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“The big banks lacked focus on getting a full and seamless customer experience right,” said Andrew Stevens, financial services specialist at Quadient, the customer experience platform on a panel at FinTech Connect.
“The lack of focus on customer experience has enabled the rise of digital challenger banks,” said Stevens, on the side lines of the event. “It’s very easy to think of customer experience as this airy fairy thing – an ethereal experience that doesn’t really mean anything,” he said.
“When a customer has a relationship with a bank,” he continued, “they want to know their money is safe, they want to know they can access it, and they want to know that if something goes wrong there’s a simple solution in place.
“If a bank lets them down on the simple solution point by fragmenting that solution across multiple channels, they’re losing a third of the relationship,” said Stevens.
While the incumbents may be playing fast and loose with customer retention, Stevens believes the challengers are leaning into their single approach, and doing so, effectively.
“The big banks are making an omnishambles out of omnichannel experiences. Customers can see that and are going to the digital-only challengers who only have one single channel that they do so beautifully well it more than makes up for the other channels,” said Stevens.
But Stevens is optimistic that big banks can run challengers out of the market.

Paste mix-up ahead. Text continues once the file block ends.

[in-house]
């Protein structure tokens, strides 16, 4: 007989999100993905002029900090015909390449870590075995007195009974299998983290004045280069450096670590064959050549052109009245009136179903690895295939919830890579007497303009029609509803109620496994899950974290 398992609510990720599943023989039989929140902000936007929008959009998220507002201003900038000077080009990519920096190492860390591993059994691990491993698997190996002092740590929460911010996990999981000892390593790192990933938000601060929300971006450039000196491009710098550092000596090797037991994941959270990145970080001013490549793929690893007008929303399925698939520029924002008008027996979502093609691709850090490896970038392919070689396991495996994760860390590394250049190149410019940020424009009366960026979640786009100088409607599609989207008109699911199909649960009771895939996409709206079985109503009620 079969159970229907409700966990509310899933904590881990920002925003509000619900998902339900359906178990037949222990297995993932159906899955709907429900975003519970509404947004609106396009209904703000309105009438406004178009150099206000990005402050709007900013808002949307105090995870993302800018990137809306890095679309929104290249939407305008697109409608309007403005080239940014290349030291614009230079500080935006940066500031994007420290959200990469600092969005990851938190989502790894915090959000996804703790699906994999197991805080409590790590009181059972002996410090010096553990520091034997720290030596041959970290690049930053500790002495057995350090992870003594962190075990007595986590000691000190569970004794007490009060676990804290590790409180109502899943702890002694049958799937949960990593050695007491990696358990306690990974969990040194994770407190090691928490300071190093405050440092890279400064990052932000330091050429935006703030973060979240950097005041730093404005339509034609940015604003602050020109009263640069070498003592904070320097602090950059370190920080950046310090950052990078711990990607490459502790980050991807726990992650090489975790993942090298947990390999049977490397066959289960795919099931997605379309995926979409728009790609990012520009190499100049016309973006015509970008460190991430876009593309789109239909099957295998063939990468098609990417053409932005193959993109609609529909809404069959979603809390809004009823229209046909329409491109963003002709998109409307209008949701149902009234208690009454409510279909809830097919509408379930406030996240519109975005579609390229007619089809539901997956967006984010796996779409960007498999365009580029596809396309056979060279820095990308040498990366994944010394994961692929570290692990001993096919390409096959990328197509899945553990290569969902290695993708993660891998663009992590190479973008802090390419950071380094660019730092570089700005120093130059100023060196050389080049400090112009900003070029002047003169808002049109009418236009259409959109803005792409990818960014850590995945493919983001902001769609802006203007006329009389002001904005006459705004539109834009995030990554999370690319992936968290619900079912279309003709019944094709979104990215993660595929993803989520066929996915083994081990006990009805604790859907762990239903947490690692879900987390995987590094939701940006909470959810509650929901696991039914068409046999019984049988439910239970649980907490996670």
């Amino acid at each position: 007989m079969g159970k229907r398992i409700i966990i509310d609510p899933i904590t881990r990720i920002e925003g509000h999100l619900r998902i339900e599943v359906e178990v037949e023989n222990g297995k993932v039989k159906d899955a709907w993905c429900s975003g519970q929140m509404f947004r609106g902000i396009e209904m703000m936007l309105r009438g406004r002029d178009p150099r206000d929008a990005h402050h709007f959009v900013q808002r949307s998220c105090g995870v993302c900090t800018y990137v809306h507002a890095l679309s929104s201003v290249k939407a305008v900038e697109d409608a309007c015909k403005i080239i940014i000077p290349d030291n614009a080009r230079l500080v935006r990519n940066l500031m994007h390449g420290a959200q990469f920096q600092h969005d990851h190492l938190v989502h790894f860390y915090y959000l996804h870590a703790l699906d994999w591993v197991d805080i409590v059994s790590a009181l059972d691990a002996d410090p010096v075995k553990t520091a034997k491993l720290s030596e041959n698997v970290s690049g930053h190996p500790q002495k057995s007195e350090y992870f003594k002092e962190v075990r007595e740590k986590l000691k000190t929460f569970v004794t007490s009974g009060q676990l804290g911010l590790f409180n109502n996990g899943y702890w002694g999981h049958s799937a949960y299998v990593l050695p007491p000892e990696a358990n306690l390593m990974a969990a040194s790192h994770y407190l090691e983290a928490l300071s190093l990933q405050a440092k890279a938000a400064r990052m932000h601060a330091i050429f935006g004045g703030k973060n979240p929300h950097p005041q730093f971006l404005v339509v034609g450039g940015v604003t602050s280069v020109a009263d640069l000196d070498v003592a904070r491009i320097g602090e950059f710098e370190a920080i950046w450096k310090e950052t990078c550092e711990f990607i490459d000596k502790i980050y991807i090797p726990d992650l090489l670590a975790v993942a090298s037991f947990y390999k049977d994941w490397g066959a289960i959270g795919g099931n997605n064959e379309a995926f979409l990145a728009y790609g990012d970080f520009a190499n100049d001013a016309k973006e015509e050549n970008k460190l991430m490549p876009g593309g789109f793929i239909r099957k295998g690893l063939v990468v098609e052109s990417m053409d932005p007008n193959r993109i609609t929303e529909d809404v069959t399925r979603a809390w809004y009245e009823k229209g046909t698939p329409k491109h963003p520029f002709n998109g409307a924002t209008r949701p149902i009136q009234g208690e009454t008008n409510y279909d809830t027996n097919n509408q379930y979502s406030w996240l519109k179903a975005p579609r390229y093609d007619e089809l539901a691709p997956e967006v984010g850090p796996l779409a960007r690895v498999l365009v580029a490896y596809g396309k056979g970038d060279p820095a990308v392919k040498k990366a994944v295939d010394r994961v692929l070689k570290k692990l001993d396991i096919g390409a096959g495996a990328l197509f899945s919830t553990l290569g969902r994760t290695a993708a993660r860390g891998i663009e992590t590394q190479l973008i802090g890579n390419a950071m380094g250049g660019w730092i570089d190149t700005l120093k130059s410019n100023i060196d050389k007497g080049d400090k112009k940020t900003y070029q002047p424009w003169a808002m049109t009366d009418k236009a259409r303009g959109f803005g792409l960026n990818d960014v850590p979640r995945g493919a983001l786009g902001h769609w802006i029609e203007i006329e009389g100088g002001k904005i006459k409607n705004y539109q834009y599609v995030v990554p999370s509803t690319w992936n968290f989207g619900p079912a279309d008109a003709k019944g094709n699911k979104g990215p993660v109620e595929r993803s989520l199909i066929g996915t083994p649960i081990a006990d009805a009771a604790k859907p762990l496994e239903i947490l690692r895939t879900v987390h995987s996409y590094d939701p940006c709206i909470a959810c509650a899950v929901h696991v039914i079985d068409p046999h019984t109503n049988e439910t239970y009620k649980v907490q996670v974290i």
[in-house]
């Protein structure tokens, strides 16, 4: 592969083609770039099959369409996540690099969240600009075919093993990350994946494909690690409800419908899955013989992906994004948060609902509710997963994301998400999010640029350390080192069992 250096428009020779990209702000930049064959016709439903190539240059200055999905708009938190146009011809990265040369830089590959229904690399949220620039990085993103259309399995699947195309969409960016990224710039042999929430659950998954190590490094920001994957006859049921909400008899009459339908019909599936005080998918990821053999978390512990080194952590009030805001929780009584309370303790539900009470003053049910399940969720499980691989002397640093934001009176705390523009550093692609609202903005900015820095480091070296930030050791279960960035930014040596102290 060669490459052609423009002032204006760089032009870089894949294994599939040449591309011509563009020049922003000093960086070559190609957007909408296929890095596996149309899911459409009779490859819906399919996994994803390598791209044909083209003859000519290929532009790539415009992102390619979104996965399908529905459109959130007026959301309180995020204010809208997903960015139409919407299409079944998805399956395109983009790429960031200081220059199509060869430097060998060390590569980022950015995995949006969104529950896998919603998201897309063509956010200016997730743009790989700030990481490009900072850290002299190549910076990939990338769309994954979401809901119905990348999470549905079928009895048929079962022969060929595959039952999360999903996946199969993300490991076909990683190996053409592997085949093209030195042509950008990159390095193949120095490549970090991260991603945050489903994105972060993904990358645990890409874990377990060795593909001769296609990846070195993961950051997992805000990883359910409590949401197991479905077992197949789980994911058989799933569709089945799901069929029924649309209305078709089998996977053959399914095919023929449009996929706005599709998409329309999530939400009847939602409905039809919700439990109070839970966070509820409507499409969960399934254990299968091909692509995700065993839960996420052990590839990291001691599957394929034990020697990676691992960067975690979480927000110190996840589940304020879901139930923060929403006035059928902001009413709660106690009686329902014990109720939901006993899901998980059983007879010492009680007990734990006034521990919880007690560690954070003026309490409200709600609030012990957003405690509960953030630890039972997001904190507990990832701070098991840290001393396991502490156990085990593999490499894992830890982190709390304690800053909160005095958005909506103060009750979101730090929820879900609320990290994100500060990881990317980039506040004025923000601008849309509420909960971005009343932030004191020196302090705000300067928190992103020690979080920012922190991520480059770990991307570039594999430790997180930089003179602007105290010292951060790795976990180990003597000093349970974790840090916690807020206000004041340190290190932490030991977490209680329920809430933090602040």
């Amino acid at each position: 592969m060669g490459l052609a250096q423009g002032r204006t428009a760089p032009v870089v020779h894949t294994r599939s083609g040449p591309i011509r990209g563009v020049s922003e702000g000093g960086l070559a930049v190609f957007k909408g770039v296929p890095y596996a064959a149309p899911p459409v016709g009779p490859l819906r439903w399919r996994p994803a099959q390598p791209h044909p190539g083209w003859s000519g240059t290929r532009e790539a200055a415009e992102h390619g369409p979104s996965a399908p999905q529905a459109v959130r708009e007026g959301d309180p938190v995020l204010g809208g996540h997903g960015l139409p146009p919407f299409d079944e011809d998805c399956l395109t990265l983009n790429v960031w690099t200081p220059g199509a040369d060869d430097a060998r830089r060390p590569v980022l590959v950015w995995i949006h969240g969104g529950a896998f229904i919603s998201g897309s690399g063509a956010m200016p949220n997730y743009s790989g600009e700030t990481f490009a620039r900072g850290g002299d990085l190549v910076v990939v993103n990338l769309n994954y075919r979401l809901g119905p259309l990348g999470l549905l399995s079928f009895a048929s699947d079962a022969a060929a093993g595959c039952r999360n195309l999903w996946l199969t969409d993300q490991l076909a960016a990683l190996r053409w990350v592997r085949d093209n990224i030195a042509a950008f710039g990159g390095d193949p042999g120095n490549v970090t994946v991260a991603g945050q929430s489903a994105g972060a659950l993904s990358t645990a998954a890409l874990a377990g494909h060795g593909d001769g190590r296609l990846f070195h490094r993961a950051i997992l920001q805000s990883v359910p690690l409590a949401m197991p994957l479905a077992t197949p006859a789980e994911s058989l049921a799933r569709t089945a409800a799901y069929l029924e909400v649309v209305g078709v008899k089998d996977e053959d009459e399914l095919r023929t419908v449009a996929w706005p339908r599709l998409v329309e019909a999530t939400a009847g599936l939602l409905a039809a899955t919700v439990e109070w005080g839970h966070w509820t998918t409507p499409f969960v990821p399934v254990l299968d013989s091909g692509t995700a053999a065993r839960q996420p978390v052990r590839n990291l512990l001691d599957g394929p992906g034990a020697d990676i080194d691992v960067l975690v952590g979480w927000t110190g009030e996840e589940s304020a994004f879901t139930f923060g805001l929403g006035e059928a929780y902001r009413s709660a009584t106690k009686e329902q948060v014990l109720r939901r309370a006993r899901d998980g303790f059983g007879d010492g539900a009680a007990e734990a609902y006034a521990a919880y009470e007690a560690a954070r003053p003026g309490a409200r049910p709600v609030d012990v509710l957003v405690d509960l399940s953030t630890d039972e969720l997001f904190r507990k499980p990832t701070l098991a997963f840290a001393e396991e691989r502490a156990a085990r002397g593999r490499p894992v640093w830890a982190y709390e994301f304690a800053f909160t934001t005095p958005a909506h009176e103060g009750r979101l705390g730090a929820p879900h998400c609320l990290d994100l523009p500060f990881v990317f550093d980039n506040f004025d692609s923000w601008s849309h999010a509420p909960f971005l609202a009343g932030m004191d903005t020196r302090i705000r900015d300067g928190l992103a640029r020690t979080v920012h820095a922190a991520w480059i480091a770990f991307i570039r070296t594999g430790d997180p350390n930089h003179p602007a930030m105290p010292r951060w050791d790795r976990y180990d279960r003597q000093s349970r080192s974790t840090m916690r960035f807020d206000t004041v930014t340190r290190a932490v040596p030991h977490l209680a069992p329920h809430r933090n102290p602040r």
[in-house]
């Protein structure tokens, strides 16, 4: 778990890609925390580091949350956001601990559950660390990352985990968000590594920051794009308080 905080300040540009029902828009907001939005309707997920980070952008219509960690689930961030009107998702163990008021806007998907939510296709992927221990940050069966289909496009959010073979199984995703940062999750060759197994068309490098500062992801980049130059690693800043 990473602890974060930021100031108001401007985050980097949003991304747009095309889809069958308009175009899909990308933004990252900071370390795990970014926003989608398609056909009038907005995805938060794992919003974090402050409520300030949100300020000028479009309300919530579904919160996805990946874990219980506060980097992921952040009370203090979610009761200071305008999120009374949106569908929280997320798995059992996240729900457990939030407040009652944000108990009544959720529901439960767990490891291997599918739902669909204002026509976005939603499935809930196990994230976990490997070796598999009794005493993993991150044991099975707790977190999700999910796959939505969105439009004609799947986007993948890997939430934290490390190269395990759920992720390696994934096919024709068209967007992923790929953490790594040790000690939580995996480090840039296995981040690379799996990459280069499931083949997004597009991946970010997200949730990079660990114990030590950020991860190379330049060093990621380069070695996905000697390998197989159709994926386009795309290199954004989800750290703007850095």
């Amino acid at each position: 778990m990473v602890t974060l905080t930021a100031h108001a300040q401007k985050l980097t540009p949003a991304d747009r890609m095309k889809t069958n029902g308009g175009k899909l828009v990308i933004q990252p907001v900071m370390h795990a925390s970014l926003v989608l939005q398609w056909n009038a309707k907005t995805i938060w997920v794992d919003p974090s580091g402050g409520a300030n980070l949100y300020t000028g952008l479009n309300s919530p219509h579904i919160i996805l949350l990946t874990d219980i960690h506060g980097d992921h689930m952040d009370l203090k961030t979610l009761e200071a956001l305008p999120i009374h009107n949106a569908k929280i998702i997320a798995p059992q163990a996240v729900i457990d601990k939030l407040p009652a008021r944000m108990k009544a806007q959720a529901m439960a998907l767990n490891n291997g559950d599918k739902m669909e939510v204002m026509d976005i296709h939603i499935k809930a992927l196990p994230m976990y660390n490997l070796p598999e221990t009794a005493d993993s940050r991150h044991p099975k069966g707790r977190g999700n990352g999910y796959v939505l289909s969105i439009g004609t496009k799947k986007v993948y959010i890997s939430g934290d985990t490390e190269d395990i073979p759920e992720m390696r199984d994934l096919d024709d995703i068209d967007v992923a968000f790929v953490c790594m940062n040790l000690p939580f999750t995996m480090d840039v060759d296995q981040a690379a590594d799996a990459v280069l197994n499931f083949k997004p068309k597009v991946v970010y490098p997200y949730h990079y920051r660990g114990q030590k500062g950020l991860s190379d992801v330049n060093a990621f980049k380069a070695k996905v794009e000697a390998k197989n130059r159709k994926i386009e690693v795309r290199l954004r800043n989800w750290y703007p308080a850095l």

“Providing a seamless omnichannel customer experience is itself a differentiator,” he said. "A bank that can offer that type of service can beat the challengers at their own game by rolling it out across their many channels.
“Unless Monzo and Starling begin to open branches, they can’t compete with the big banks,” said Stevens.
However, larger market participants have their own structural problems, according to Stevens.
“Big banks are executing the wrong way, unfortunately. They define their organisational charts and their channels first and then prioritise them by mobile, SMS and digital etc. When it comes to prioritising, they give money to the digital team – everyone gives money to their digital teams – who take the money, spend it on a technology that will work and solve the problem within their channel.
“That’s fine, but it doesn’t get you closer to the omnichannel experience. Put the customer before the technology and the technology before the channel. Before the big banks define the organisational chart they need to define the customer journey and figure out which technology can deliver across all of those channels,” said Stevens.
Even though they may struggle to compete with incumbents, challengers have a strong future, said Stevens.
“The concern for banks is to look at the incredible growth these challengers have had. Where will Monzo be in five years time? Watch that space,” he said.
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